• 2017cover Actualidad
  • 1

News

3D printing on fabric to create complex 3D structures A team of computer science researchers from Disney Research and the University Rey Juan Carlos in Madrid have developed a design tool software that makes it possible to 3D print smooth curved surfaces in a fast and cost-efficient manner. The process enabled by the design software involes 3D printing planar curve networks (a bit like a 2D skeleton structure) onto a pre-stretched piece of fabric. When the fabric is cut into a pre-determined shape after printing, it contracts into a specific structure determined by the 3D printed pattern. The result is…
Researchers from URJC have launched DESILICO, a 3D simulation and visualisation tool development company aimed at the textile sector. The researchers, Miguel Ángel Otaduy, Jorge López, Eder Miguel and Gabriel Cirio, have started up DESILICO, a company which commercially develops computer tools which were once restricted to research. DESILICO will be devoted to "developing and offering tools which through 3D simulation and visualisation offer solutions to the textile marketplace in its phases of design and testing", indicates Otaduy. The idea came to light as a result of the work of the Multimodal Simulation Lab Research Group at Universidad Rey Juan…
A new 'cloud' platform to reduce the test time for software projects for large systems. The ElasTest Project offers an "open source" platform for carrying out tests "end-to-end" in a rapid and reliable manner, thereby increasing the efficiency and effectiveness of the software testing process and the quality of the system that is being tested.  The ElasTest platform will supply capacity for carrying out advanced tests which will help to increase the scalability, robustness, security and quality of experience of currently distributed systems. In short, it will allow any development team to create faster software with fewer defects.  The new…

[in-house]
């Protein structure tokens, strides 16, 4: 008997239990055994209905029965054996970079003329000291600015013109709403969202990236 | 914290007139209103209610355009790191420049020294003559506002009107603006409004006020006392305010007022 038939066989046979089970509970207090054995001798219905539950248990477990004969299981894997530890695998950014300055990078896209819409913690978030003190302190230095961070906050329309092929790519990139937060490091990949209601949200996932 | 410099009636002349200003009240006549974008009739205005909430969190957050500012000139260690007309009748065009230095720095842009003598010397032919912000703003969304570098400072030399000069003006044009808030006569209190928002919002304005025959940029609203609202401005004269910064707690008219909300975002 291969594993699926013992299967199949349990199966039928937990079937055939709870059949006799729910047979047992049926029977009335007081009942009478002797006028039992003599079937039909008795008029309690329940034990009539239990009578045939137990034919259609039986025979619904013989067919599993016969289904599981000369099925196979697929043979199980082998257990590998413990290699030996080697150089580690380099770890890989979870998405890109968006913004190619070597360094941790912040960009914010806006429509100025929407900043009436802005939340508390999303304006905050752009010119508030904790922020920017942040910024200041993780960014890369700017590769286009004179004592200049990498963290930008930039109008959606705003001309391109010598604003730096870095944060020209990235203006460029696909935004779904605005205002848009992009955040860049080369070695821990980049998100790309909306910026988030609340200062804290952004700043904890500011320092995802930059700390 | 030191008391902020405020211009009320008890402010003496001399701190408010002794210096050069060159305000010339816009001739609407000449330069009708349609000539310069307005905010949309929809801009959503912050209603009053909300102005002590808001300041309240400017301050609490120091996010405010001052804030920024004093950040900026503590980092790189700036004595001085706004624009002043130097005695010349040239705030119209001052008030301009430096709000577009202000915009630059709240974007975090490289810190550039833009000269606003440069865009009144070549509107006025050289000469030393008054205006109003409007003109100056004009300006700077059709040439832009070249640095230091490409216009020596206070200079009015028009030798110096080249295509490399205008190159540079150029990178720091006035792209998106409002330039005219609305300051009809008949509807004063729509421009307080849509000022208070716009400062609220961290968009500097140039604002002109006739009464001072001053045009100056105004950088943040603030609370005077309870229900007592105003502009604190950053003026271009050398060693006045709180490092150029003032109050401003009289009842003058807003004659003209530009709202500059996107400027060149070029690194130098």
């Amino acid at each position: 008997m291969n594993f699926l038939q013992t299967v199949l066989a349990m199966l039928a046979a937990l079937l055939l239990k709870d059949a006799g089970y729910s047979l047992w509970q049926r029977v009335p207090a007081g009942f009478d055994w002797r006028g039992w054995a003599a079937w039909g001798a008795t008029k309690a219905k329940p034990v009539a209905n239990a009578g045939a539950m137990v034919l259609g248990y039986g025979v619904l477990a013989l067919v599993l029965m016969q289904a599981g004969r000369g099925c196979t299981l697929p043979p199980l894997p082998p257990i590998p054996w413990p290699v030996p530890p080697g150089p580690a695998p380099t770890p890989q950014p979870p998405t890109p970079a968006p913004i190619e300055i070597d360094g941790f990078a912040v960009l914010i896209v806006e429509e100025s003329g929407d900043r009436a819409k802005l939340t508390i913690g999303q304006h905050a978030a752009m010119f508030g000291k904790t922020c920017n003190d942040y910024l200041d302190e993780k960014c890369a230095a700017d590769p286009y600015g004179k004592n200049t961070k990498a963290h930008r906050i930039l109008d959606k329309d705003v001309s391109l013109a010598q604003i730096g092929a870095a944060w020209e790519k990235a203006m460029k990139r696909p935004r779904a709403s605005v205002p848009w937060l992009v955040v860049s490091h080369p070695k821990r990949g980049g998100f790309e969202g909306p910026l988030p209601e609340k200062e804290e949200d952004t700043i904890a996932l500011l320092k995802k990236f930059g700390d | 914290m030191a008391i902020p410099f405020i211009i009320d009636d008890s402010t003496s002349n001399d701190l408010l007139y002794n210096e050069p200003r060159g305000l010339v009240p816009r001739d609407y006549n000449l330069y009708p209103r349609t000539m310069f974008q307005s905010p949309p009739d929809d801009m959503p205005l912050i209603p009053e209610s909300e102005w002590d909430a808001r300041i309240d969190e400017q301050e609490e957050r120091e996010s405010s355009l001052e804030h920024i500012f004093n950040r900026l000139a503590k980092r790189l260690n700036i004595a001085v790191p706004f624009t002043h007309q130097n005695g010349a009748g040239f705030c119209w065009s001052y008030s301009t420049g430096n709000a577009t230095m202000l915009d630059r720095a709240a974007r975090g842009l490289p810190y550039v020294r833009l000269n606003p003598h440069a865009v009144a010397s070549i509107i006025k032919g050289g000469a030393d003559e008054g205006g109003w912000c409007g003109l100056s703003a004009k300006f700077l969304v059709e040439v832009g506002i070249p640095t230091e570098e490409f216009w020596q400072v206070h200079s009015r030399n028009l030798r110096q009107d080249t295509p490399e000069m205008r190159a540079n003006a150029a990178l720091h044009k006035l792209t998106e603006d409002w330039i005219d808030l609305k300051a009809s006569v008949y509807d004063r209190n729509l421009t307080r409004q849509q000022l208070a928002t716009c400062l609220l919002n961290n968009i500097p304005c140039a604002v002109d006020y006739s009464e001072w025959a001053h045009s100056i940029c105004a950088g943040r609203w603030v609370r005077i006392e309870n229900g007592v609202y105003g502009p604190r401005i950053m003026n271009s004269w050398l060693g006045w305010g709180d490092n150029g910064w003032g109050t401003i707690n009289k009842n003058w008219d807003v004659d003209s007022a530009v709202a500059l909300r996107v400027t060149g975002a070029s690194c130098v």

The human impact on the Antarctic Peninsula from the presence of emerging contaminants. Researchers from Universidad Rey Juan Carlos and the Geological and Mining Institute of Spain warn of the possible environmental consequences. These chemicals reach the Antarctic as a result of the dumping of sewage, incineration of wastes and the widespread generation of refuse. The results of this work have been published in highly-prestigious scientific journals. In the article published in Environmental Research, information is given on the presence of substances of human origin with the capacity to damage the hormonal system. The most important among the heavy metals…